Thirty-six hours after surgery, during a short walk with the dog out of its kennel, the brachial plexus catheter became dislodged and consequently was removed. The CMPS-SF score was assessed 4 and 8 hours after catheter removal and was 1. The dog then developed severe lameness (CMPS-SF score, 5), and buprenorphine (0.02 mg/kg [0.009 mg/lb], IV, q 6 h) was added to the analgesic protocol. The patient remained comfortable during the remainder of the postoperative hospitalization period and was discharged 3 days after surgery with a prescription for meloxicam (0.1 mg/kg/d, PO) for 5 days. On follow-up examination 1 month after surgery, the patient had improved clinically. Follow-up radiography of the left elbow showed evidence of fracture healing.

Question

Can intermittently administered locoregional analgesia alone provide adequate postoperative analgesia for small animal surgical patients? How can differential blockade (ie, analgesia without nerve paralysis) be achieved?

Answer

Local anesthetic agents such as ropivacaine provide analgesia through reversible blockade of the sodium channels in nerve membranes, preventing the conduction of action potentials and hence blocking the transmission of painful stimuli.5 However, the effects last for only a few hours. Therefore, to achieve analgesia during the postoperative period (typically several days), repeated or continuous local anesthetic administration close to the nerve is mandatory.6 In the patient of the present report, we placed a perineural catheter to facilitate repeated administration of ropivacaine. The patient also received meloxicam (0.2 mg/kg the first day and then 0.1 mg/kg, PO, q 24 h) perioperatively for its anti-inflammatory and analgesic effects as part of a multimodal analgesic protocol. Good-quality postoperative analgesia, as determined with the CMPS-SF for dogs, was achieved for 36 hours (until the catheter was inadvertently dislodged), and no opioid rescue analgesia was needed during that period. Moreover, we achieved subjectively good sensory blockade without complete paralysis of the affected limb. Local anesthetic type and concentration may influence which nerve fibers are blocked. Sensory blockade alone is achieved if the nerve fiber is exposed to a low concentration of local anesthetic, whereas a higher concentration can produce motor blockade.7 Ropivacaine and bupivacaine have been compared to evaluate which has superior differential blockade effects, but the results are equivocal.8,9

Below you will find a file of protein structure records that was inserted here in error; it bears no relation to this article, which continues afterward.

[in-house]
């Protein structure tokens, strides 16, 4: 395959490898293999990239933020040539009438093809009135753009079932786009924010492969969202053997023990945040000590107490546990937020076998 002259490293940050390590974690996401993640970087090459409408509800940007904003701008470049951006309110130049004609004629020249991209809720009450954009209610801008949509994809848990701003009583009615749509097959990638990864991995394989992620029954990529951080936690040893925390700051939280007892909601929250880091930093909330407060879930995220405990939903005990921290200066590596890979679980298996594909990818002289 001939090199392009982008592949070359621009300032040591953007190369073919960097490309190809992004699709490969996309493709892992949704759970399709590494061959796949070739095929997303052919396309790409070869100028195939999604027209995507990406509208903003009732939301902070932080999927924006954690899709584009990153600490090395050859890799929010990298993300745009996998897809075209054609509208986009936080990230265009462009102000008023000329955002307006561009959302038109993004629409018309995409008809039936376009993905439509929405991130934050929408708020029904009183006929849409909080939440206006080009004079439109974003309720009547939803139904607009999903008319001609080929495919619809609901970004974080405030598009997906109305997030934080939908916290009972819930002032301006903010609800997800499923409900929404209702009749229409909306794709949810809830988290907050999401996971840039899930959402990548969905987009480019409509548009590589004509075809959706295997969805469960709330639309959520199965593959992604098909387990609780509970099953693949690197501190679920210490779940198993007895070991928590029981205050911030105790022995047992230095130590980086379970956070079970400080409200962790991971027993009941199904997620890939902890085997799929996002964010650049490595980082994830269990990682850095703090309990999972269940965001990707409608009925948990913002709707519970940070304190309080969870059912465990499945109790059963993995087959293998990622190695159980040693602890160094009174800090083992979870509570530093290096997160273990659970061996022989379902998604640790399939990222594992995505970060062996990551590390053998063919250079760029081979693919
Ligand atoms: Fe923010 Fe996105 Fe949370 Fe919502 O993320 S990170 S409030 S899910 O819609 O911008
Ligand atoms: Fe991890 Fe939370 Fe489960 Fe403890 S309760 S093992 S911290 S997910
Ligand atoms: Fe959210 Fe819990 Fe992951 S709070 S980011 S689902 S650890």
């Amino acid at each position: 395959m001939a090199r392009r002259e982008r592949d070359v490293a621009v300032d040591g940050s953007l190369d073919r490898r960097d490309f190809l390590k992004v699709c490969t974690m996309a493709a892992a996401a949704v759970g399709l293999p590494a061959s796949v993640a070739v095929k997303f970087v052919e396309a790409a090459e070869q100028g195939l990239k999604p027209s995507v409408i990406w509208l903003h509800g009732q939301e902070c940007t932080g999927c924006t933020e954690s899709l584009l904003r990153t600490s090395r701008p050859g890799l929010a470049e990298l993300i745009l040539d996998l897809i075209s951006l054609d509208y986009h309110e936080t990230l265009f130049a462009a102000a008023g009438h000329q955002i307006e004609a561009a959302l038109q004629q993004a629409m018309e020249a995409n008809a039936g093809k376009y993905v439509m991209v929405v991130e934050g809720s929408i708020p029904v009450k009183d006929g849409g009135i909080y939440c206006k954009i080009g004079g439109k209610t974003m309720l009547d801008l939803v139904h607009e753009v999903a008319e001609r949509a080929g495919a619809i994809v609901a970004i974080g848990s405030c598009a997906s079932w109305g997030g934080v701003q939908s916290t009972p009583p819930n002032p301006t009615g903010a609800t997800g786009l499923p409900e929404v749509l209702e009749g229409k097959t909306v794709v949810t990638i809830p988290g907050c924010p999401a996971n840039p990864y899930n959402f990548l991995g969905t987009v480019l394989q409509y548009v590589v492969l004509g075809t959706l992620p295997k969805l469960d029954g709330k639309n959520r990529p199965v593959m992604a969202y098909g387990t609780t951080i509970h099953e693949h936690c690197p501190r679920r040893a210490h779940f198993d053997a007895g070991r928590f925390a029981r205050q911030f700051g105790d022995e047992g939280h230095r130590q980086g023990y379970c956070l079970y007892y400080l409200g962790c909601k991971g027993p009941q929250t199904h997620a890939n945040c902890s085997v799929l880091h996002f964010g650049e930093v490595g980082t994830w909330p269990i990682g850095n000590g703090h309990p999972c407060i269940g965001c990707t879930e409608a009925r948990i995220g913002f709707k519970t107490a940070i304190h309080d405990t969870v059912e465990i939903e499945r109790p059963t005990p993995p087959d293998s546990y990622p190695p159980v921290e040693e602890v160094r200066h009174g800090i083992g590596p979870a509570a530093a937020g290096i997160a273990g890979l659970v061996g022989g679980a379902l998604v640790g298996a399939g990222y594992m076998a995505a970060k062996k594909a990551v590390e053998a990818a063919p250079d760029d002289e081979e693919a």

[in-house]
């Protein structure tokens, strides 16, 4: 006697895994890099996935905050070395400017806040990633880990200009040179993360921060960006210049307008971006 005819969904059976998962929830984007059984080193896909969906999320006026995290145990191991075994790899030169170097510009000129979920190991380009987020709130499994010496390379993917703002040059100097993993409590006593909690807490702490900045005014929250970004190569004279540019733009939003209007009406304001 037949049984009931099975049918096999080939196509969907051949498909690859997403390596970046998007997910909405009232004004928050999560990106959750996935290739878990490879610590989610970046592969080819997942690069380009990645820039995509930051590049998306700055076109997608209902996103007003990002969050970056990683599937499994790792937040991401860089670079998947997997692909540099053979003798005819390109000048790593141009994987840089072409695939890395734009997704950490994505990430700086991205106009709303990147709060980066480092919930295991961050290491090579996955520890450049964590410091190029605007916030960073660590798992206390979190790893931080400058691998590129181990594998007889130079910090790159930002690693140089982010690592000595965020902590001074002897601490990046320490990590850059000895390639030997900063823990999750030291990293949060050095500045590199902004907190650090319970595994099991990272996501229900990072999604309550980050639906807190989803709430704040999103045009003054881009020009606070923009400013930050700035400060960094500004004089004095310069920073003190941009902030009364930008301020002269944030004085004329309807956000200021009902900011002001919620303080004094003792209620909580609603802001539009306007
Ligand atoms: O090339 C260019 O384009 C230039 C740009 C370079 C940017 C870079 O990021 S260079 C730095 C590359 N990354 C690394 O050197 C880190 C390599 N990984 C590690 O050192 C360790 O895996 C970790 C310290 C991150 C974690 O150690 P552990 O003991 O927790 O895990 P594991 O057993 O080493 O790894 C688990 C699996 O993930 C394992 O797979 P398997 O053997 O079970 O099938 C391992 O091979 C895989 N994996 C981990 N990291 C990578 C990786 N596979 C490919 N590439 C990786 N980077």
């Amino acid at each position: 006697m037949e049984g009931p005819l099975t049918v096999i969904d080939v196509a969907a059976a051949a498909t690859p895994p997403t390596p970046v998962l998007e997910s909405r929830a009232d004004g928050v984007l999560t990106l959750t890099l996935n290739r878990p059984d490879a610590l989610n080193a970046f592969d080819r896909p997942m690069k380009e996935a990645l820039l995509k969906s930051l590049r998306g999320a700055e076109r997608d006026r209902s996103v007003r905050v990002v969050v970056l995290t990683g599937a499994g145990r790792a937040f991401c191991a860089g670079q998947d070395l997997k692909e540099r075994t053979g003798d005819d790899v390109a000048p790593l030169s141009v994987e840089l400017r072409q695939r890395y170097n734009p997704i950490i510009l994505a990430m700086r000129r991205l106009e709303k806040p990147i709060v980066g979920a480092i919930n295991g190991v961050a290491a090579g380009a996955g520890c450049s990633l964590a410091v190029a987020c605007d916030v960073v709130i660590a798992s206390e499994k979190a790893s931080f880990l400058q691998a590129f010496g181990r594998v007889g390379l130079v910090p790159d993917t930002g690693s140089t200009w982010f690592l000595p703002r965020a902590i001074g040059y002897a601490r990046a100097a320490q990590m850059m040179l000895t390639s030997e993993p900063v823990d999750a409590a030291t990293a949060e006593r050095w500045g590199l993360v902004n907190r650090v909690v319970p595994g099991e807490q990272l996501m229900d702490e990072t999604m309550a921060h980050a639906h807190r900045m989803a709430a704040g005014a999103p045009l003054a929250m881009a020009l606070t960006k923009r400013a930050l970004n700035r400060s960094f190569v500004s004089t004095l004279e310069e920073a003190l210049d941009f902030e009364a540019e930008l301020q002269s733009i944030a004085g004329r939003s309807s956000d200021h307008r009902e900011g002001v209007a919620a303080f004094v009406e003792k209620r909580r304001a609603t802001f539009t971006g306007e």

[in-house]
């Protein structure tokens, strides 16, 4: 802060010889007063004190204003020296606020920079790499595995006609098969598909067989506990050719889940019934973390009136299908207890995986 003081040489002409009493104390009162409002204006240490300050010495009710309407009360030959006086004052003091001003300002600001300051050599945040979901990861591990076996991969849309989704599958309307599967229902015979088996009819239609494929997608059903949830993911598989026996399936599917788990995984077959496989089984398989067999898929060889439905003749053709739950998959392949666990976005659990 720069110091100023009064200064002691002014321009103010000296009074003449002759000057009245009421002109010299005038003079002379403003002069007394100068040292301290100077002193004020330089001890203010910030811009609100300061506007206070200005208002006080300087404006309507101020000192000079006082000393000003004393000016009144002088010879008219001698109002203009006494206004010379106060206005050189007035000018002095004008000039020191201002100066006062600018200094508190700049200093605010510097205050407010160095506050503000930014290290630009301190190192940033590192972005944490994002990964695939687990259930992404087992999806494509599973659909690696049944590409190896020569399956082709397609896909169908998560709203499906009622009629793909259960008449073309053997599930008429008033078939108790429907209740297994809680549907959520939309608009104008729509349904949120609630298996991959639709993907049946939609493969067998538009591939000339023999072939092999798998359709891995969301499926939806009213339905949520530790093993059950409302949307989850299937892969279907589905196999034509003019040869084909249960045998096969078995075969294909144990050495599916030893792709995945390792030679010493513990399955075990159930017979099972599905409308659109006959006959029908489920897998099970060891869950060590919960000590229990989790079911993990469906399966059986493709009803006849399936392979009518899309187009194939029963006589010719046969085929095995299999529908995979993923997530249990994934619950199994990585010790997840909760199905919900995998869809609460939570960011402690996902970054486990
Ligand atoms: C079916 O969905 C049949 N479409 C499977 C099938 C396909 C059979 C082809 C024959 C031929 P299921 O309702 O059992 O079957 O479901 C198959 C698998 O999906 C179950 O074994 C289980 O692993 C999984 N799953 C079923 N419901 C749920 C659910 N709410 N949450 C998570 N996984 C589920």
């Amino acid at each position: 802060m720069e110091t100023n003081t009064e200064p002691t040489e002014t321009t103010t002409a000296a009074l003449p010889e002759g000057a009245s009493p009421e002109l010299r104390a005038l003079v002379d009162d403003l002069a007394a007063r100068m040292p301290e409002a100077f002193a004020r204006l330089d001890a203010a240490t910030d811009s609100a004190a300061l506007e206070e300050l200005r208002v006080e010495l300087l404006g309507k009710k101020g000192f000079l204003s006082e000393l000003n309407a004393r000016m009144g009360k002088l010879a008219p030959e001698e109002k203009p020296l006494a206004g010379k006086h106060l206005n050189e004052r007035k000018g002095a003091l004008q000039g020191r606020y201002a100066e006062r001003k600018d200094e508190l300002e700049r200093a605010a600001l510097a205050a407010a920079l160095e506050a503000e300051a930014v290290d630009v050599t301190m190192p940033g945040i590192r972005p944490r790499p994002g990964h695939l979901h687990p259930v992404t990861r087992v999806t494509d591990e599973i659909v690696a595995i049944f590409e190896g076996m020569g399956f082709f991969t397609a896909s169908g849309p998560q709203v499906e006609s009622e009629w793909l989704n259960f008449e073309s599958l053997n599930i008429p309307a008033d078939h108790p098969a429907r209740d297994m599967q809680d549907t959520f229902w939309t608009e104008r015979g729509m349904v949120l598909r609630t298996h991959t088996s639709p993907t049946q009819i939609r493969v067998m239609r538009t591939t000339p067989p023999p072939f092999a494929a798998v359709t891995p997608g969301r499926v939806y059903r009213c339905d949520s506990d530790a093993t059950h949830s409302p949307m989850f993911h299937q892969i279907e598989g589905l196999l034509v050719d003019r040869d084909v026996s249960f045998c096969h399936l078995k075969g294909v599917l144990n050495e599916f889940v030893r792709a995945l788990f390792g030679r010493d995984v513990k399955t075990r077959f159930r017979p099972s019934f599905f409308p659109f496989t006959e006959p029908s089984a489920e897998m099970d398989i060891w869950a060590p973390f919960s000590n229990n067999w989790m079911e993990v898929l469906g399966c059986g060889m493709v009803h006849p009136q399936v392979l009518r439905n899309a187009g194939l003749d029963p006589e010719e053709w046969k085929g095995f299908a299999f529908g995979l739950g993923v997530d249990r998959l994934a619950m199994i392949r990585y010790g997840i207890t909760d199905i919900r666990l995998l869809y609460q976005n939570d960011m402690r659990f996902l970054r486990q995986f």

Discussion